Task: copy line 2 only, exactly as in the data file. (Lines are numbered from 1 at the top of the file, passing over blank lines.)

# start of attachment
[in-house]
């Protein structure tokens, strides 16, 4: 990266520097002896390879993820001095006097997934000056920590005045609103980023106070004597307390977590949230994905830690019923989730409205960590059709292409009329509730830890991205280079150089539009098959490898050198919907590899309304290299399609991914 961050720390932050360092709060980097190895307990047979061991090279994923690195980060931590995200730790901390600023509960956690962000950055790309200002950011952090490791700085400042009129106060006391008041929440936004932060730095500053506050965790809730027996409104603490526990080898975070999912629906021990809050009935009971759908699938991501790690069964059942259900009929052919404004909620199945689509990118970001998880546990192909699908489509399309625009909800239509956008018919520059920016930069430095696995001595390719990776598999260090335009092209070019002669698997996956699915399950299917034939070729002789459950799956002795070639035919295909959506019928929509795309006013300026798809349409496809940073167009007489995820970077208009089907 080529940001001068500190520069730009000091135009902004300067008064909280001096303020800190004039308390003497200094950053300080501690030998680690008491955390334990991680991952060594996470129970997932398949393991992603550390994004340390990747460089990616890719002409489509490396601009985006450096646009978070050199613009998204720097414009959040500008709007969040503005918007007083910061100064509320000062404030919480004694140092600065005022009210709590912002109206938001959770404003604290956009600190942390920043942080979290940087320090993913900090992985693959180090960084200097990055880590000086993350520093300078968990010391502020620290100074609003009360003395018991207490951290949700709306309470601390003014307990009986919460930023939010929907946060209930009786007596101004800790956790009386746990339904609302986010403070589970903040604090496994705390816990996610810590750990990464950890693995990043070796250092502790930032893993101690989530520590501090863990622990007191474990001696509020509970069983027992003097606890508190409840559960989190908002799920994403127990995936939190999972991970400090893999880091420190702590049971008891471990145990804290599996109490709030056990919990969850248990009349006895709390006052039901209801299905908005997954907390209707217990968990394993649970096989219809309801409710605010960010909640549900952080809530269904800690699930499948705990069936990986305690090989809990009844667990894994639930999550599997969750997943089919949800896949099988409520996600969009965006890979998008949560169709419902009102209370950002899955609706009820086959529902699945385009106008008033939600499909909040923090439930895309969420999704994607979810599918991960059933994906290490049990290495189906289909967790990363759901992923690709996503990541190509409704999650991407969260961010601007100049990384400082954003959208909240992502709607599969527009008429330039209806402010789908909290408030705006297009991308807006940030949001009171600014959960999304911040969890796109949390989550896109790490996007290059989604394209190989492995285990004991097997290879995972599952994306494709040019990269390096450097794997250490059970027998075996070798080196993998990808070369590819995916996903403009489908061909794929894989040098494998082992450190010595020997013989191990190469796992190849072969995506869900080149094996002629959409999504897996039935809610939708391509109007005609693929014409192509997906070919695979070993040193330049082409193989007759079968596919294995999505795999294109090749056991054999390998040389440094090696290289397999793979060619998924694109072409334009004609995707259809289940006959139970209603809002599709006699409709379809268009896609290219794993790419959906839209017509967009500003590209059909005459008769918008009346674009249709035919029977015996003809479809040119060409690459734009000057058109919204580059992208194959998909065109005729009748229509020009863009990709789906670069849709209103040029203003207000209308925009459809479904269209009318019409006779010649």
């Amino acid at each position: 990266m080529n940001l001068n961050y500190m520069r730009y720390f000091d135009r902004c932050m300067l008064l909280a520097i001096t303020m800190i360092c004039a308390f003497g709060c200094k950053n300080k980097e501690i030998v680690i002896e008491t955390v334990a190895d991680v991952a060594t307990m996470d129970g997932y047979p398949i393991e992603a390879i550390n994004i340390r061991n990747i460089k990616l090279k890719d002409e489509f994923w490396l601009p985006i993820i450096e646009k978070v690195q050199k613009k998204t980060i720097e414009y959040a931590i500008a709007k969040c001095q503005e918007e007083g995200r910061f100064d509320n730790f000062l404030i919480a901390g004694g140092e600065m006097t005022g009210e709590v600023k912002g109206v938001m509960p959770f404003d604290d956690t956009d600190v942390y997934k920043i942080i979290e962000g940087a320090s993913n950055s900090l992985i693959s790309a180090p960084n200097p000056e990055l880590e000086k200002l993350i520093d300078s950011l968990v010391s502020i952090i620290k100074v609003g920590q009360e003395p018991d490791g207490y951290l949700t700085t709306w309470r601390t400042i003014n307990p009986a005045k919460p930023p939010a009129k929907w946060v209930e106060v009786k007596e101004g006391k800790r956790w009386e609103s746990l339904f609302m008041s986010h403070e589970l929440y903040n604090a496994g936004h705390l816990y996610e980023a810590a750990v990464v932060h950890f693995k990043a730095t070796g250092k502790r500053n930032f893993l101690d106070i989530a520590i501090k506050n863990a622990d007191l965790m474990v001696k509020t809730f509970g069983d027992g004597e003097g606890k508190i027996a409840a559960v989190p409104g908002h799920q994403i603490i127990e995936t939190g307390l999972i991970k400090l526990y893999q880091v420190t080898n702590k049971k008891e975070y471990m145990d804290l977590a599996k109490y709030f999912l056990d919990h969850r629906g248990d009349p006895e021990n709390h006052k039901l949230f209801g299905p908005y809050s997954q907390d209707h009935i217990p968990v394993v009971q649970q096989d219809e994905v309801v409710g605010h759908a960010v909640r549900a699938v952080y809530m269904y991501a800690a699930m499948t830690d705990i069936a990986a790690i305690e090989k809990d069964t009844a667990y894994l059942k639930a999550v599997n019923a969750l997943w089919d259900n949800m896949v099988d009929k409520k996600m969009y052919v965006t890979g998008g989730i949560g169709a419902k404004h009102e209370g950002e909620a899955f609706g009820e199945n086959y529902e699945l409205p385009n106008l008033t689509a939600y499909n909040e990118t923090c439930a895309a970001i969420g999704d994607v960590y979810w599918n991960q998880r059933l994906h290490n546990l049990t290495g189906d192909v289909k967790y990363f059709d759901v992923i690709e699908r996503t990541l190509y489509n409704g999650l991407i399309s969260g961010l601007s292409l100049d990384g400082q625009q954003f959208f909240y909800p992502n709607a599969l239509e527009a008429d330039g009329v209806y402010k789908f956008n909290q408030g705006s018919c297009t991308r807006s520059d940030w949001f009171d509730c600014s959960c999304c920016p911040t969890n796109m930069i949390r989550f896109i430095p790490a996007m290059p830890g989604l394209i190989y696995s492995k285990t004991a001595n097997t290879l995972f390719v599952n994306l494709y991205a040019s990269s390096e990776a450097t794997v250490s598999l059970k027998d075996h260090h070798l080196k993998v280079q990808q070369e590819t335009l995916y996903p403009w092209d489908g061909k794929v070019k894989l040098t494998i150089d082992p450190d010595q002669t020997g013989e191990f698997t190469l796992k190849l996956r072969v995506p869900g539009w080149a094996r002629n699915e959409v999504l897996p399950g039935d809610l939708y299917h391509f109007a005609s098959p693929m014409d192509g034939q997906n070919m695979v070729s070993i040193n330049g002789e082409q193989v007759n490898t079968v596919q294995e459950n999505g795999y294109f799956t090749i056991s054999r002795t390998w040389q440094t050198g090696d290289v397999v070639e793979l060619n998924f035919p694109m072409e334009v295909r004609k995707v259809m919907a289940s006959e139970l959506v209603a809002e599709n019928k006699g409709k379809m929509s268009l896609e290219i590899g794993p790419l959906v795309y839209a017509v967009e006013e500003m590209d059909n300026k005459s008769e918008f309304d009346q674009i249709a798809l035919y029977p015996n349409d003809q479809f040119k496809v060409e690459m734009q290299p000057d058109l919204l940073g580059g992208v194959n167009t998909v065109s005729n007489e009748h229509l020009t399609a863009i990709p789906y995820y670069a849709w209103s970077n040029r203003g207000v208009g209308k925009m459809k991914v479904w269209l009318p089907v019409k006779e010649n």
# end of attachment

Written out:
């Protein structure tokens, strides 16, 4: 990266520097002896390879993820001095006097997934000056920590005045609103980023106070004597307390977590949230994905830690019923989730409205960590059709292409009329509730830890991205280079150089539009098959490898050198919907590899309304290299399609991914 961050720390932050360092709060980097190895307990047979061991090279994923690195980060931590995200730790901390600023509960956690962000950055790309200002950011952090490791700085400042009129106060006391008041929440936004932060730095500053506050965790809730027996409104603490526990080898975070999912629906021990809050009935009971759908699938991501790690069964059942259900009929052919404004909620199945689509990118970001998880546990192909699908489509399309625009909800239509956008018919520059920016930069430095696995001595390719990776598999260090335009092209070019002669698997996956699915399950299917034939070729002789459950799956002795070639035919295909959506019928929509795309006013300026798809349409496809940073167009007489995820970077208009089907 080529940001001068500190520069730009000091135009902004300067008064909280001096303020800190004039308390003497200094950053300080501690030998680690008491955390334990991680991952060594996470129970997932398949393991992603550390994004340390990747460089990616890719002409489509490396601009985006450096646009978070050199613009998204720097414009959040500008709007969040503005918007007083910061100064509320000062404030919480004694140092600065005022009210709590912002109206938001959770404003604290956009600190942390920043942080979290940087320090993913900090992985693959180090960084200097990055880590000086993350520093300078968990010391502020620290100074609003009360003395018991207490951290949700709306309470601390003014307990009986919460930023939010929907946060209930009786007596101004800790956790009386746990339904609302986010403070589970903040604090496994705390816990996610810590750990990464950890693995990043070796250092502790930032893993101690989530520590501090863990622990007191474990001696509020509970069983027992003097606890508190409840559960989190908002799920994403127990995936939190999972991970400090893999880091420190702590049971008891471990145990804290599996109490709030056990919990969850248990009349006895709390006052039901209801299905908005997954907390209707217990968990394993649970096989219809309801409710605010960010909640549900952080809530269904800690699930499948705990069936990986305690090989809990009844667990894994639930999550599997969750997943089919949800896949099988409520996600969009965006890979998008949560169709419902009102209370950002899955609706009820086959529902699945385009106008008033939600499909909040923090439930895309969420999704994607979810599918991960059933994906290490049990290495189906289909967790990363759901992923690709996503990541190509409704999650991407969260961010601007100049990384400082954003959208909240992502709607599969527009008429330039209806402010789908909290408030705006297009991308807006940030949001009171600014959960999304911040969890796109949390989550896109790490996007290059989604394209190989492995285990004991097997290879995972599952994306494709040019990269390096450097794997250490059970027998075996070798080196993998990808070369590819995916996903403009489908061909794929894989040098494998082992450190010595020997013989191990190469796992190849072969995506869900080149094996002629959409999504897996039935809610939708391509109007005609693929014409192509997906070919695979070993040193330049082409193989007759079968596919294995999505795999294109090749056991054999390998040389440094090696290289397999793979060619998924694109072409334009004609995707259809289940006959139970209603809002599709006699409709379809268009896609290219794993790419959906839209017509967009500003590209059909005459008769918008009346674009249709035919029977015996003809479809040119060409690459734009000057058109919204580059992208194959998909065109005729009748229509020009863009990709789906670069849709209103040029203003207000209308925009459809479904269209009318019409006779010649």